The Palestinian Refugees From Iraq

A senior Gaza official has raised the idea of a dramatic act on Israel's part: assistance to the Palestinian refugees in Iraq.

Prime Minister Ehud Olmert's call for a regional peace conference with the participation of Israel and the Arab states, made on the eve of the Passover holiday, received a flood of Arab responses. Spokesmen from Saudi Arabia, Egypt and the Palestinian Authority as well as journalists and analysts in the media responded, as could be expected, with suspicion and doubt.

"Olmert is trying to run away from the subject. First and foremost, he must announce that he is accepting the Arab initiative" (a Saudi diplomat); "Olmert is being deceptive and evasive" (Nimmer Hamad, an adviser to the Palestinian chairman); "Olmert is confusing; he is trying to replace full peace with steps toward normalization with the Arab states" (Mustafa Barghouti, Palestinian information minister); "Olmert is trying to digress from the subject" (editorial in Al-Kuds).

"The empty words of a politician in trouble," senior Palestinian officials said. One of them, Jamal Zakut from Gaza, speaking at a conference in Italy, headed by Dr. Janiki Cingoli of Milan, raised the idea of actions on Israel's part. Not in the familiar vein of requests for leniency at the road blocks, freeing prisoners or dismantling outposts, but in a more dramatic and important direction: assistance to the Palestinian refugees in Iraq.

This is a prolonged and complicated case of suffering that reveals the ugly aspects of the Arab regimes. On the eve of the fall of Saddam Hussein, there were some 30,000 Palestinians in Iraq, almost all of them descendants of refugee families who had arrived there in 1948 from Arab villages on the slopes of the Carmel range: Ajazim (Kerem Maharal), Jaba, Umm Zinat and Ein Hud. Officers from the Iraqi army, which held the Samaria zone, demanded at that time that the villagers be recruited. The families of those who were conscripted were allowed to go to Iraq.

The Palestinians in Iraq did not get citizenship and also did not enjoy assistance from the United Nations Relief and Works Agency, but the Iraqi regime allowed them to live in almost total equality.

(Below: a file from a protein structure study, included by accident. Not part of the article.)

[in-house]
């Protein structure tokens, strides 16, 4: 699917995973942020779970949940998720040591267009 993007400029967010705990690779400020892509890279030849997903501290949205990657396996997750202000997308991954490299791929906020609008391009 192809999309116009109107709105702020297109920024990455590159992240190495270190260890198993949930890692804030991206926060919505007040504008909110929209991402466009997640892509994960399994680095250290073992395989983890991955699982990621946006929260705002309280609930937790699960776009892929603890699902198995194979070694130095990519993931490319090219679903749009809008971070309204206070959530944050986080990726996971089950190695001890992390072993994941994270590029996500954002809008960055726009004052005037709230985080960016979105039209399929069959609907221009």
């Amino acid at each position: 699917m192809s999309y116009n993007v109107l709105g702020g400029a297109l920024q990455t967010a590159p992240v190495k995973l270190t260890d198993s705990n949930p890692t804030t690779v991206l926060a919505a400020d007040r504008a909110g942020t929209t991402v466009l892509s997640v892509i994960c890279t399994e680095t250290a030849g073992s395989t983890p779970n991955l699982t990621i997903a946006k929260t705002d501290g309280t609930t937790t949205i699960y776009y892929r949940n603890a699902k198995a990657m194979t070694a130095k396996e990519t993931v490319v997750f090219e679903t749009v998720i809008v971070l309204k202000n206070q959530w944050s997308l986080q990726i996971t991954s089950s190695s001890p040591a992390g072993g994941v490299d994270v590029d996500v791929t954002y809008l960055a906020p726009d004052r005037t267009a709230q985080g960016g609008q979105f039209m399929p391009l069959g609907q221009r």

They did not have the right to hold a passport but were granted a laissez-passer. They were considered loyal to the Baath regime and to Saddam Hussein.

When the incidents and fighting in Iraq grew worse, the refugees became victims of the new reality. They are a weak population without ethnic or tribal backing and they came under attack - particularly from the Shiites but also from others who had suffered under Hussein and wanted to take revenge on his Palestinian loyalists.

They were expelled from their homes and places of work. In the past few years, there have been reports in the Palestinian media almost every week of robberies, arrests, abductions, tortures and murders of the Palestinians in Iraq.

Thousands of them fled, hundreds reached the borders with Jordan and Syria and were put up in tent encampments: the El Hul camp in Syria and the Ruweished camp in Jordan.

Only a few of them were allowed to enter these countries and most of them remained in the camps which have in effect turned into internment camps. The camps received some help from the Red Cross but they did not have organized health or educational services.

Jordan announced that it did not have the strength to deal with the problem. Tens of thousands of Iraqis had come to Jordan in the past few years and that country, like Syria, has been suffering from economic woes and growing inflation.

The refugees appealed to the Arab countries for assistance but did not get it. Only the Palestinian Authority announced it was prepared to absorb them; but there is border control on the part of Israel, making their absorption impossible.

A short while ago, Canada agreed to accept several dozen sick and elderly people from among these refugees. There are at least several hundred people in the camps and according to Zakut's proposal, Israel could allow them to enter the West Bank and be reunited with their families in Samaria.

This step does not have demographic implications since more than 50,000 Palestinians have left the areas in the West Bank under discussion since the outbreak of the intifada.

This is also not a step toward implementation of the right of return; there is not even a hint of this. This is merely a humanitarian step of political importance.